I spent the next few years researching and writing about work (and obsessing, my friends might say!) I discovered that everyone has a particular, unique set of skills that they can use not only to make a living, but to make a positive difference in a world of societal and environmental crises; a world so full of need and opportunity.
Of course, finding the right work is easier said than done: some people’s natural talents are buried under layers of social conditioning; others ‘do their thing’ so naturally, they don’t even realise how good they are at it. Others know perfectly well what their thing is, but struggle to make a living from it in today’s commercial working world.
I dream of a world in which everyone has work they love, and that makes full use of their unique skills. I dream of a society in which the main purpose of work is to benefit people and planet, in turn creating vibrant, resilient local economies.
The work I do now – coaching, writing and workshops on the topic about which I’m so fervent – is my contribution to bringing about such a world. After five years I’m still learning, and still out of my comfort zone sometimes (that’s where the best learning usually is). But, I count myself so very fortunate (especially when I look back on my steel-fixing day!) to have work that I love, that I’m good at – and that makes a positive difference in the world. There are some very capable steel fixers in the world, and some excellent administrators. They have their gifts; I have mine.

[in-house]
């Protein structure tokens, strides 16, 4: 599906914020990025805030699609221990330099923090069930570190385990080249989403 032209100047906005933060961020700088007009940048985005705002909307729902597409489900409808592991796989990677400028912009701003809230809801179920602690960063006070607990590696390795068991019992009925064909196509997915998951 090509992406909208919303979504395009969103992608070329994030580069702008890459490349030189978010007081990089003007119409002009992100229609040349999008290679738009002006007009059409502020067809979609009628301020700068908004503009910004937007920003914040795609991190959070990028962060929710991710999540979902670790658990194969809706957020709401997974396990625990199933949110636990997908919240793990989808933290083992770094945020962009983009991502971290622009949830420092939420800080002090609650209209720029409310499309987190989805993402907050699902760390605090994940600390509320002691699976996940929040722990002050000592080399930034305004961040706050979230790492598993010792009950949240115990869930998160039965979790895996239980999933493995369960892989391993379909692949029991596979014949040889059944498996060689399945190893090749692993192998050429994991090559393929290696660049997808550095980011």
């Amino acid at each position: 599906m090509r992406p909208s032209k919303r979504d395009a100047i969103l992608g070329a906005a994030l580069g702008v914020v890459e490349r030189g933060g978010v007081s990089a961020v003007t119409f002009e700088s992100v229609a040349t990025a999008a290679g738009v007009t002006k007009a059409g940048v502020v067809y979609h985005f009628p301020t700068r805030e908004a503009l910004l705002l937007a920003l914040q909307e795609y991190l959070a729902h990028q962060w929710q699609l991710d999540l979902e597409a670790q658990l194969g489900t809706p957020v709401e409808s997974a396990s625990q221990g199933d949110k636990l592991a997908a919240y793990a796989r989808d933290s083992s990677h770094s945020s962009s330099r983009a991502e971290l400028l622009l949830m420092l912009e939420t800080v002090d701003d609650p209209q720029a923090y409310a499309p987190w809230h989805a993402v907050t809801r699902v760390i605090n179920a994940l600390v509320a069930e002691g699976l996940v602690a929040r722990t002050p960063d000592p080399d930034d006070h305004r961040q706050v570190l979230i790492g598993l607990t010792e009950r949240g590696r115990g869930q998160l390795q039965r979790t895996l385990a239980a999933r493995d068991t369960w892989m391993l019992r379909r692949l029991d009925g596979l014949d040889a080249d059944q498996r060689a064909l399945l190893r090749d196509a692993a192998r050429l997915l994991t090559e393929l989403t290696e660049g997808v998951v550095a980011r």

With all that we’ve achieved as a species, surely it should be possible for everyone to be so fortunate in their work? We can all create a better working world, starting with ourselves.
The first steps are to identify, clarify and believe in your gifts – and yes, we all have at least one! The next steps are finding the best way, or ways, for you to use those gifts, and turning that into reality.
As far as I know, we only have one life. We might as well make it count, and enjoy ourselves along the way!